Viewing it from outside in, I can tell you that you do more things right than wrong.

      Even the electoral college has some benefits. Democracies that don’t have this concept, India for example, have an undue influence of populous states in the final decision of who makes it to the top.

      States with a smaller or minority population end up having no say in the matter. They feel marginalized. There are growing demands of “independence”.

      At least the US has swing states. If you just went by popular vote, it might become more one sided. Oscar Wilde said “Popularity is often a sign of mediocrity”. Granted he wasn’t talking about political systems but I still think it’s relevant.

      I also love the federal system of the US for the same reason. While issues like national security are considered a national concern, each state still has its own set of laws on governance. This allows them a sense of identity, despite being part of the United States of America.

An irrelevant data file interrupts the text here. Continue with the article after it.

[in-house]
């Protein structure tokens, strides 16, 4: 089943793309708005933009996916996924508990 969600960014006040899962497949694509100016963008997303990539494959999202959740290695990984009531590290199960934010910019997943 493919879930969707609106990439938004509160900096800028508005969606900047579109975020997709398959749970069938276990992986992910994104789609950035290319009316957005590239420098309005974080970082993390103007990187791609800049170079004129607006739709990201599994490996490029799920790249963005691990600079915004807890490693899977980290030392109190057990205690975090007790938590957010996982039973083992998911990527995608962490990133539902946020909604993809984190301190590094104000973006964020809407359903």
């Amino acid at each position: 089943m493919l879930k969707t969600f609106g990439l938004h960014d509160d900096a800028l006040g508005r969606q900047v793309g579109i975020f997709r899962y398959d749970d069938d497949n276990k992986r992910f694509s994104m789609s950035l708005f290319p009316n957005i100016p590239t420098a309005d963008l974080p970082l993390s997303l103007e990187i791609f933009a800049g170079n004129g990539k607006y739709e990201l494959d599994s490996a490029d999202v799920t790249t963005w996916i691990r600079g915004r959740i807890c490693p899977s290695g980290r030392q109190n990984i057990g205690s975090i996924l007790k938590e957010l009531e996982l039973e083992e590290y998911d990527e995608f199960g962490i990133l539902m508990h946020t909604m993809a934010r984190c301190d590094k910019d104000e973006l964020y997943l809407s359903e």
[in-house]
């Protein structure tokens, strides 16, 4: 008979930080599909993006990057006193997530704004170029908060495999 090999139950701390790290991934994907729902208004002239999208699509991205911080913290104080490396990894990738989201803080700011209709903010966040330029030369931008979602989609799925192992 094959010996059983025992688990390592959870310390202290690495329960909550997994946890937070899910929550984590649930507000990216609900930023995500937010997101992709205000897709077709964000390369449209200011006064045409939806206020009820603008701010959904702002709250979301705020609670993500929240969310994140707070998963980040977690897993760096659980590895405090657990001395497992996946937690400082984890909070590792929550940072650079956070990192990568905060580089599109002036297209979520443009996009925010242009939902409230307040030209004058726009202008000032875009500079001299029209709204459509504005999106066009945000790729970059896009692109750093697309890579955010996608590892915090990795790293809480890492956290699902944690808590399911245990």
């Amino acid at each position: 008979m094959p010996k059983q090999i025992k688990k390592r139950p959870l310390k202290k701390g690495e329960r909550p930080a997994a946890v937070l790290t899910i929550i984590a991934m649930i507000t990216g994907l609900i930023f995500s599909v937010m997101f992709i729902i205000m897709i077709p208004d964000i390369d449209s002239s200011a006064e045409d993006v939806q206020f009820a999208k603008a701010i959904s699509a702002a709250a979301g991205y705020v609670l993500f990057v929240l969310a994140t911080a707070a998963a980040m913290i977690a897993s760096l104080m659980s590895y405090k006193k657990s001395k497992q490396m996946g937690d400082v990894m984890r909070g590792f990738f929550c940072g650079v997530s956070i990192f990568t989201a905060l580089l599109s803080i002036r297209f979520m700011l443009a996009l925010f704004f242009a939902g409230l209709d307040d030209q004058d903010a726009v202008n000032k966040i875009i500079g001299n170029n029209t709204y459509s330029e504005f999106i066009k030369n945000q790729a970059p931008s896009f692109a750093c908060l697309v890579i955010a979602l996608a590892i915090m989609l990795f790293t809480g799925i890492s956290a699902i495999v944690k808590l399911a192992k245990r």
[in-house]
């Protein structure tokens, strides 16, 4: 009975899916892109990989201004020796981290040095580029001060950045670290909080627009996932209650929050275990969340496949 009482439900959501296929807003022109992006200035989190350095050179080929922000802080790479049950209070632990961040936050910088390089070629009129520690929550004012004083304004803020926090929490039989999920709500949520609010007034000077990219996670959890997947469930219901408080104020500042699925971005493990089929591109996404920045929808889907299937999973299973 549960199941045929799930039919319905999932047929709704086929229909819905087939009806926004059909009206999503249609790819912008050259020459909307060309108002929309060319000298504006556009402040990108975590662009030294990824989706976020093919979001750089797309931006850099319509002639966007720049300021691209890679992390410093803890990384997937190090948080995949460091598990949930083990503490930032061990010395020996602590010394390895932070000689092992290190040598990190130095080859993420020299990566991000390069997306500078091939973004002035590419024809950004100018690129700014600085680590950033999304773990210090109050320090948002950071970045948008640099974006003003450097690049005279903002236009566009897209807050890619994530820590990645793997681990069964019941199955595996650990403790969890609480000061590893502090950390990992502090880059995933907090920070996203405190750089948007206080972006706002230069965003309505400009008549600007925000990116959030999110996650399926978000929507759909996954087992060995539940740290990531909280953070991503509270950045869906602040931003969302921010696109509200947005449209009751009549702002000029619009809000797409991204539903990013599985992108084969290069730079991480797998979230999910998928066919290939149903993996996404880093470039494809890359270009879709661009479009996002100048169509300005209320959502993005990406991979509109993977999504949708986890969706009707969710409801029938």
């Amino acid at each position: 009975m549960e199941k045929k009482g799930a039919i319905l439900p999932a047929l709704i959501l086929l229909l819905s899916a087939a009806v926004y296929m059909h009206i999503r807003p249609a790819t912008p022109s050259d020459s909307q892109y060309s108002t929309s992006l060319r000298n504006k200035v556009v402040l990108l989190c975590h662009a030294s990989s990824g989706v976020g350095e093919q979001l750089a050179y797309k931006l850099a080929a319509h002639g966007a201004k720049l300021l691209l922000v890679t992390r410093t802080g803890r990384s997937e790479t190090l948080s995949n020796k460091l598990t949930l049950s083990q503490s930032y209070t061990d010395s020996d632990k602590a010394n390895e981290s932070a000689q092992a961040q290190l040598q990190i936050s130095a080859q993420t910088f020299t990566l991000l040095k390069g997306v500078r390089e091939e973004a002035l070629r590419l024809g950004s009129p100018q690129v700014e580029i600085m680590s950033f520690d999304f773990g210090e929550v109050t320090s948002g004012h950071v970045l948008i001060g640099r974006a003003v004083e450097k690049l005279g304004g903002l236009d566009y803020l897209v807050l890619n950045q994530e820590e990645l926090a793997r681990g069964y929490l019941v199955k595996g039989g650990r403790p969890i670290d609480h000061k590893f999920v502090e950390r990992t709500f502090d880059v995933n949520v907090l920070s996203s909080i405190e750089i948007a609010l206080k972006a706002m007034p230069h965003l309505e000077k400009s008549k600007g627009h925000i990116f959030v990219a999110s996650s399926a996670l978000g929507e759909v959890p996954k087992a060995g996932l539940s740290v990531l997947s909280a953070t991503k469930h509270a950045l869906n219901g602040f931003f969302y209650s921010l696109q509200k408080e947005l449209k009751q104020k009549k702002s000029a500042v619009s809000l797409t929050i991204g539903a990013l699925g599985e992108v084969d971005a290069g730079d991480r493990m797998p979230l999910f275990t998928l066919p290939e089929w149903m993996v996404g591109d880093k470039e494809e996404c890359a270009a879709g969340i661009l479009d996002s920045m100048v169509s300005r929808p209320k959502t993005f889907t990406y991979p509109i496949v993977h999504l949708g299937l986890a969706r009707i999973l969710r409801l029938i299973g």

• Thanks for weighing in! Yeah, the aspect of smaller states getting a voice is definitely a key reason why some advocate for the Electoral College. I also do like the aspect of paying attention to each state and seeing who wins what state, so that part I do like about the EC.